i wasn't going to make any bread today but my mother called this morning to say how delicious the raisin bread was so i told her to give me exactly 3 hours and i could have a fresh loaf ready for pickup. (watch a video of the bread machine in action.) i didn't even want to taste test it, giving the entire loaf to my father when he showed up. that makes 5 bread days in a row; if i go 2 more days i can have a whole week of bread making.
in the evening i went with julie and some of her friends to the new institute of contemporary art (ICA) down by the wharf. thursday nights are free (otherwise it's $12/person). i was reluctant to go at first (i hate group gatherings) but figured i could just bail out early and do my own thing later. i caught up with julie at porter square, along with her hiking friends jim and karen. it felt like january tonight, cold and windy, as we got off the silver line at courthouse station and fast walked to our destination. we made it to the ICA where julie's high school friends were already waiting. the space is impressive, particularly the mediatheque (a fancy computer room stocked with shiny imacs) that sort of juts out into the harbor (unfortunately it was already pretty dark so we couldn't see a thing). as far as things to see, for such a large space, there were surprisingly few exhibits (of the 4 floors, only the top floor had actual exhibits). two more reasons: 1) modern art is often quite selfish, and requires a large spaces to exhibit (unlike, say, a painting) and 2) there was a paid function and a section of the permanent wing was closed for unpaying visitors. you also weren't allowed to take photos inside the museum (although i could've gotten away with it, but didn't bother trying).
in my own opinion, i find contemporary art very conceited, requiring an awful lot of explanation to justify a work that i know instinctively to be crap. it feels very much like "the emperor's new clothes," that if enough people go around saying how great it is, it becomes great, even though it isn't. i like art that requires expertise, that i can look at and not say to myself, "okay, anyone can do that." to be fair, a lot of the stuff at the ICA were interesting, but a few were wtf, like eyeballs projected onto spheres, or a wooden crate with embedded mirrors.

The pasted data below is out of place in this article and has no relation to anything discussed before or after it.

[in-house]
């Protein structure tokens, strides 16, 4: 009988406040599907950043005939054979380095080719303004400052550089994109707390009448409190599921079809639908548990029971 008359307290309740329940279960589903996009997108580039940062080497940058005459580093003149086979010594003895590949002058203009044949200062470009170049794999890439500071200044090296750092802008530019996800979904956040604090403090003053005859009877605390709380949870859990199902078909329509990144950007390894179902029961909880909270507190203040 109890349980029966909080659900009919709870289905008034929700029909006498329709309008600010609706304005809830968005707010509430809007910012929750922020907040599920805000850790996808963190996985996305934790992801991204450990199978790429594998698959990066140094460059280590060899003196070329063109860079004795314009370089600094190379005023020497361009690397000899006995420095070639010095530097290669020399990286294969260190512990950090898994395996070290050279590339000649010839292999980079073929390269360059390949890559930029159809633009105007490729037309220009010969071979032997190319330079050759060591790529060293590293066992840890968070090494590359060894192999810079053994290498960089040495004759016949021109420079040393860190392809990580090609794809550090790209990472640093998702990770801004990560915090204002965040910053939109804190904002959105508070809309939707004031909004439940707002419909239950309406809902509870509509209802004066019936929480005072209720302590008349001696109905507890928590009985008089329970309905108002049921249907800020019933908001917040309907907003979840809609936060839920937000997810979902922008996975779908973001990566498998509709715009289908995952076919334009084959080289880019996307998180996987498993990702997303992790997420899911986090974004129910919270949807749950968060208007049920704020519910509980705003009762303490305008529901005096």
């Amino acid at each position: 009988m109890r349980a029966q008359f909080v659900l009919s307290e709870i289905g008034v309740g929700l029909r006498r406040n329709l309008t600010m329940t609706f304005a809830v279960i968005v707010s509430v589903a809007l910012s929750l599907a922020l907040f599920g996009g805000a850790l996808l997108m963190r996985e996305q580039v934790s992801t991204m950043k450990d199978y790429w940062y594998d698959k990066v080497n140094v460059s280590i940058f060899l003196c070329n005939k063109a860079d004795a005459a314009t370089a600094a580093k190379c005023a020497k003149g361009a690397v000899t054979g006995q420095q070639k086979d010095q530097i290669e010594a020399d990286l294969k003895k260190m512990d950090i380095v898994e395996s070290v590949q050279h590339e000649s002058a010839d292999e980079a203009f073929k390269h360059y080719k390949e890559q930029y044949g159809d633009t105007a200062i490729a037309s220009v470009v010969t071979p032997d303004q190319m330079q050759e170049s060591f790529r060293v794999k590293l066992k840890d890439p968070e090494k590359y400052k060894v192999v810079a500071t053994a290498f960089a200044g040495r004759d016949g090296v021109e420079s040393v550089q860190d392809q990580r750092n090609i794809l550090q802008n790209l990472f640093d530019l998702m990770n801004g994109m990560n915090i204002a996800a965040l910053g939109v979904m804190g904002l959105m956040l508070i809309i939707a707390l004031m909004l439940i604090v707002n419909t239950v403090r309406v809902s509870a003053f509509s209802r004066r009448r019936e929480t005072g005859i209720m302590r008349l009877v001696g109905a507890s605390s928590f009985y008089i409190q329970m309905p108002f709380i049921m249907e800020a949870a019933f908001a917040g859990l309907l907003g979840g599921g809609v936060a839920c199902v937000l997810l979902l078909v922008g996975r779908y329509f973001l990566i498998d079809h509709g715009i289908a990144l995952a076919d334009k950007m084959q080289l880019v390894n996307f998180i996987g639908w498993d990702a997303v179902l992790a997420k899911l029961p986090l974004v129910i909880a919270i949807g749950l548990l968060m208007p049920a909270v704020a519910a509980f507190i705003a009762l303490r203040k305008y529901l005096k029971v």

after the museum our original group (minus julie's high school friends) walked to chinatown for dinner. shabuzen was an option but once again the place was packed 4 rows deep, so we decided to get vietnamese instead. i went with a large bowl of pho but found it sort of boring (i really should try something else next time). the big topic of discussion was pets, and karen told us about her new hamster.
returning to porter square, i noticed the abercrombie & fitch billboard had been defaced with paint once more. who's doing this? i can't imagine it'd be women. could it be a group of men angered at the advertising world's unrealistic expectation of the masculine physique and the negative body image it gives to impressionable boys? maybe its animal rights activists against the use of fur trim on winter coats. i wonder how long it's going to take the A&F people to clean up the billboard, or maybe they're going to have station guards to protect the ad so this doesn't happen again a third time.